WATCH: Leopard stuck in snare on Mpumalanga farm

The leopard that was caught up in the snare.

The leopard that was caught up in the snare.

The leopard was taken back into theatre for the third time as it had severe damage to its chest muscles.

A leopard is being treated and cared for by Witbank Veterinary Hospital after it was rescued from a snare, reports Witbank News.

Deon Cornelius, the owner of UBhetyan-O-Africa just outside Middelburg, received information that there was a leopard stuck in a snare on a nearby farm in the area on December 23.

ALSO READ: Kruger National Park declares silent war on snares

Deon Cornelius, who’s the owner for UBhetyan-O-Africa outside Middelburg, managed to save a leopard that was trapped in a snare on a near-by farm on Sunday, December 23.

As Deon is an animal lover, he knew he had to rescue the leopard before it died in the snare.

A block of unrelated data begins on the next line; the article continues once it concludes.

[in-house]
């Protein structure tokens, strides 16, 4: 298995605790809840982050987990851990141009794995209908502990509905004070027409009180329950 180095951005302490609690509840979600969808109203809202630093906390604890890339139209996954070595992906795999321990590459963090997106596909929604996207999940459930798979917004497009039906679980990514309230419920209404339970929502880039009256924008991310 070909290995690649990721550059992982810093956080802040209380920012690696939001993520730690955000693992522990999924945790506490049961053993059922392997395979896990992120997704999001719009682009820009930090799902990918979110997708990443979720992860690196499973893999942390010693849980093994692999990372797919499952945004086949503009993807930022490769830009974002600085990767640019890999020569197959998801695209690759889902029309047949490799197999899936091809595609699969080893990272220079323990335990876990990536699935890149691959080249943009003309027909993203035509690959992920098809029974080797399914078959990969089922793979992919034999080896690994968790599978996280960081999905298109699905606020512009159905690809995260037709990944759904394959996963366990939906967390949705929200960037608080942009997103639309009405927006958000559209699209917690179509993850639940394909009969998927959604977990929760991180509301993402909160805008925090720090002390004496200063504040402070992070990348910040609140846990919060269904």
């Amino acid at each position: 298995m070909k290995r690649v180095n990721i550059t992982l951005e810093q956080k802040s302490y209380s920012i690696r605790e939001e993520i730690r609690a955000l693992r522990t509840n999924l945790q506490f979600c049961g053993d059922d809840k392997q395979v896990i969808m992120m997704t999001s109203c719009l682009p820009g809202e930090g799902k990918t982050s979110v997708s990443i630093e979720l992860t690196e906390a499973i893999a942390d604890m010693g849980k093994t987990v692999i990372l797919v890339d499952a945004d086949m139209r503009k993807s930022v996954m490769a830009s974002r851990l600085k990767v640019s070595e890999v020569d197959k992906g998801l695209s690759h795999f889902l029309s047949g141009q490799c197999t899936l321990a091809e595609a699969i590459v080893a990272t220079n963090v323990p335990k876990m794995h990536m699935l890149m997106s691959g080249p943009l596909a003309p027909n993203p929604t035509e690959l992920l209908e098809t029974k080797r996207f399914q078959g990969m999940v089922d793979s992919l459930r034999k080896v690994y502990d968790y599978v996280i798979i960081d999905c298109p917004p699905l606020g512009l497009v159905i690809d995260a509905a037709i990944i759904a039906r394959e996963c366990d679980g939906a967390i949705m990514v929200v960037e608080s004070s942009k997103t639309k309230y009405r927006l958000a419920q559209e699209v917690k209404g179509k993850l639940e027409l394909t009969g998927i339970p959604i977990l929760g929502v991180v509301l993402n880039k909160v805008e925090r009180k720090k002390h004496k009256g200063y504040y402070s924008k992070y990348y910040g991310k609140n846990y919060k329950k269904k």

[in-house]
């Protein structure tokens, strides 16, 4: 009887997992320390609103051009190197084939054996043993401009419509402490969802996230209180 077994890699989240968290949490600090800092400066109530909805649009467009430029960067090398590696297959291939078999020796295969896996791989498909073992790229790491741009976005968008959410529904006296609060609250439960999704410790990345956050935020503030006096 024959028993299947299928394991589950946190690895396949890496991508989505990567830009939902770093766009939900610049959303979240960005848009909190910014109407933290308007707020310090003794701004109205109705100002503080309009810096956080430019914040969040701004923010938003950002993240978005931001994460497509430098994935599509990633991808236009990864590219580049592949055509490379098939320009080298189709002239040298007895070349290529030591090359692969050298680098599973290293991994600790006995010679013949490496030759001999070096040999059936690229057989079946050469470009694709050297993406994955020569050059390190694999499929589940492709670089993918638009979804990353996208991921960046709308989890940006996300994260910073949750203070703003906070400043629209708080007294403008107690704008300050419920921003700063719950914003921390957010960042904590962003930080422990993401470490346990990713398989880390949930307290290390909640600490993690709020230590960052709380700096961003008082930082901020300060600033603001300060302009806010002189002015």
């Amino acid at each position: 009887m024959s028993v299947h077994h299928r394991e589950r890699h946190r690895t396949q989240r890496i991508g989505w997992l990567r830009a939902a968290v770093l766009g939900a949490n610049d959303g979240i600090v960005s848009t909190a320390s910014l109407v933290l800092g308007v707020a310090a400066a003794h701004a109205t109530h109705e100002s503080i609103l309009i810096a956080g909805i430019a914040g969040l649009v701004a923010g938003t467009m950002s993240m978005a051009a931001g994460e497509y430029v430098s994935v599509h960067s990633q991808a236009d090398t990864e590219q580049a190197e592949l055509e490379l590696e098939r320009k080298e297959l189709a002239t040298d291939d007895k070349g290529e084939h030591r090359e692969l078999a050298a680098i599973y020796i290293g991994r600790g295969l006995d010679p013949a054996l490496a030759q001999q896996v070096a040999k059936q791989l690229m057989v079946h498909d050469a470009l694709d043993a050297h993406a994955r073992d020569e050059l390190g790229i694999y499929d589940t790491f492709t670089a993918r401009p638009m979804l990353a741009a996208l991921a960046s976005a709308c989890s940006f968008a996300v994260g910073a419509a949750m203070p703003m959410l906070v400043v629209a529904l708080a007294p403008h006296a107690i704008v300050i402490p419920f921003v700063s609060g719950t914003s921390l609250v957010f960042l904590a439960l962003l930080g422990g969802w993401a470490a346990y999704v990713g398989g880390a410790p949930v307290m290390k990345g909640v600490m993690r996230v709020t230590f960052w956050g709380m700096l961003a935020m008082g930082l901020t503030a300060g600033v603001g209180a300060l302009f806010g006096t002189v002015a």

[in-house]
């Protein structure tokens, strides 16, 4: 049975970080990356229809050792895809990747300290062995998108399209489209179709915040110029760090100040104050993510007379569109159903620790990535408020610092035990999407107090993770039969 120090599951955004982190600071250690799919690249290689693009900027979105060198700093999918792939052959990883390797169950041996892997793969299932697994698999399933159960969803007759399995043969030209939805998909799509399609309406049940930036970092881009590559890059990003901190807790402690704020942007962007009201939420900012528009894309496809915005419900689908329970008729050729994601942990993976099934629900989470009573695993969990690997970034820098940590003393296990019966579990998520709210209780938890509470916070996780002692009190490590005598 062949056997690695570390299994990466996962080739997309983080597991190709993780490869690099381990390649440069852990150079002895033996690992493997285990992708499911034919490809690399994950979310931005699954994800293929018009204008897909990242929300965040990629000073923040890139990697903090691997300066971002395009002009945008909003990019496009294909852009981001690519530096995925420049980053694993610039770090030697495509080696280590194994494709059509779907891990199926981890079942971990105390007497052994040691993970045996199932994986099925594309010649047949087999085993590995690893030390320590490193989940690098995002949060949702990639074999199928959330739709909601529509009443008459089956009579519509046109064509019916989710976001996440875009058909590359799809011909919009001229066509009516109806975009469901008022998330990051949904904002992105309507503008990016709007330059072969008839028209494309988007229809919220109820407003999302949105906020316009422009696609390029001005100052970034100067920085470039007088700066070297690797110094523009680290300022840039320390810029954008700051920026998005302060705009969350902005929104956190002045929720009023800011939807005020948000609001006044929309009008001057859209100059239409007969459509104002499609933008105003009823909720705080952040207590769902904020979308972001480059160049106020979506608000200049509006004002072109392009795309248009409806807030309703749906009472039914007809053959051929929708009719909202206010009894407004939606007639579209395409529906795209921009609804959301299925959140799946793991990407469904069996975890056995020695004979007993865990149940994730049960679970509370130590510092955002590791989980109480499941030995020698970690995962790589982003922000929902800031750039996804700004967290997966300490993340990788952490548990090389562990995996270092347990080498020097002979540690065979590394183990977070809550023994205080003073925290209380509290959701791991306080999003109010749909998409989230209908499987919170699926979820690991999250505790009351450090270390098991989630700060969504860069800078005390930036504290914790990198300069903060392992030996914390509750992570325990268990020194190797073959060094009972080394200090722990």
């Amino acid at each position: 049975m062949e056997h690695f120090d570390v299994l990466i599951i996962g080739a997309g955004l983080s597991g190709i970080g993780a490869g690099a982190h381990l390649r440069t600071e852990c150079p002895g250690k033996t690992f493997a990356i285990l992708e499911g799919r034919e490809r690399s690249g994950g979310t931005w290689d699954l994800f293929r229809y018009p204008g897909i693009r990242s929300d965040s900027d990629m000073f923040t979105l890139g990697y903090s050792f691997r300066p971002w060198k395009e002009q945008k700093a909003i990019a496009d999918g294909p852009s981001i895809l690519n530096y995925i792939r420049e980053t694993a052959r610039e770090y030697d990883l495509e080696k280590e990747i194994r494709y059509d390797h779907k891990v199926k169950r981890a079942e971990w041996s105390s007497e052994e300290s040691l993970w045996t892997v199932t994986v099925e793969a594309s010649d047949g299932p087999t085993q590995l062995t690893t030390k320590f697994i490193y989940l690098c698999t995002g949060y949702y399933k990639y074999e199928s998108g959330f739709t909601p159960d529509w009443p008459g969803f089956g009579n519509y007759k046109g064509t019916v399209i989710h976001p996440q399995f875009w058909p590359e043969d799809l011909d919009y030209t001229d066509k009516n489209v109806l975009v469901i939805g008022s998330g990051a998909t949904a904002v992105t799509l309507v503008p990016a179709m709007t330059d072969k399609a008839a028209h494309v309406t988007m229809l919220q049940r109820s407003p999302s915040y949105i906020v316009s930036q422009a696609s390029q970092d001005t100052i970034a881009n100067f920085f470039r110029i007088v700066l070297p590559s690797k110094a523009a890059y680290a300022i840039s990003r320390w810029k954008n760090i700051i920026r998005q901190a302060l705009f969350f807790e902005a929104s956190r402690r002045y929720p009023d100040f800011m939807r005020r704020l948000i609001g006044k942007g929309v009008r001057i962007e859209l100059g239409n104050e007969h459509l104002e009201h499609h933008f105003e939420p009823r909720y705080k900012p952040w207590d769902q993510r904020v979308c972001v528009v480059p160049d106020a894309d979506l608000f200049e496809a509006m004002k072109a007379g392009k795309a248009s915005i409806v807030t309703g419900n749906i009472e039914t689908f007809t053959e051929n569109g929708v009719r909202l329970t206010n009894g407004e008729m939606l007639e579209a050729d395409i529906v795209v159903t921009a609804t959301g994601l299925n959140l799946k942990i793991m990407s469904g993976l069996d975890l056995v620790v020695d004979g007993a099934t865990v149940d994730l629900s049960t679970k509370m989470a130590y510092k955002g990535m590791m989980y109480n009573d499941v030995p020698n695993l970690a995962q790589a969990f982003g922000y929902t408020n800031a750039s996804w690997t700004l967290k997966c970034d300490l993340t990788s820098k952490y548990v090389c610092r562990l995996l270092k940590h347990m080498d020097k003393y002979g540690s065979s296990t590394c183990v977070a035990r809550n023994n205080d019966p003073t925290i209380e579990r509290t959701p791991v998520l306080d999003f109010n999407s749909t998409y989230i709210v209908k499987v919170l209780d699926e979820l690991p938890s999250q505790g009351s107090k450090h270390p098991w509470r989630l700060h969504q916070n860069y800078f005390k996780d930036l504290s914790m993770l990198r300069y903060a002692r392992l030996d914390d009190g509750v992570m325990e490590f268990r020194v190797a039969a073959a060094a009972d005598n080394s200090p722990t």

So he chemically immobilised the trapped leopard and transported it to Witbank Veterinary Hospital.

Dr Nolan Landman was on duty at the hospital and he was waiting for the leopard to arrive.

The leopard was freed from the snare and then brought to Dr Nolan Landman at Witbank Veterinary Hospital where it’s wound was treated.

The snare was removed and the wound was cleaned out and stitched up.

“On that Sunday evening he was doing well and they hope to release him back to mother nature soon,” said Landman.

On Monday, December 31, the leopard was taken back into theatre for the third time as it had severe damage to its chest muscles.

Joining Landman in theatre were wildlife field workers who work hard protecting wildlife.

The Mpumalanga Leopard Conservation group needs your help.

This male African leopard is the 54th badly injured wild leopard being captured for rescue in the Mpumalanga district and brought in for medical treatment, rehabilitation, relocation, and release.

Money is running out and the leopard still needs to be treated.

Everyone is hoping this male will heal completely.

Of course the team wants to keep on fighting for this male, like the 53 before him, and the ones that will need to be rescued in the coming years.

For more news your way, download The Citizen’s app for iOS and Android.

 

today in print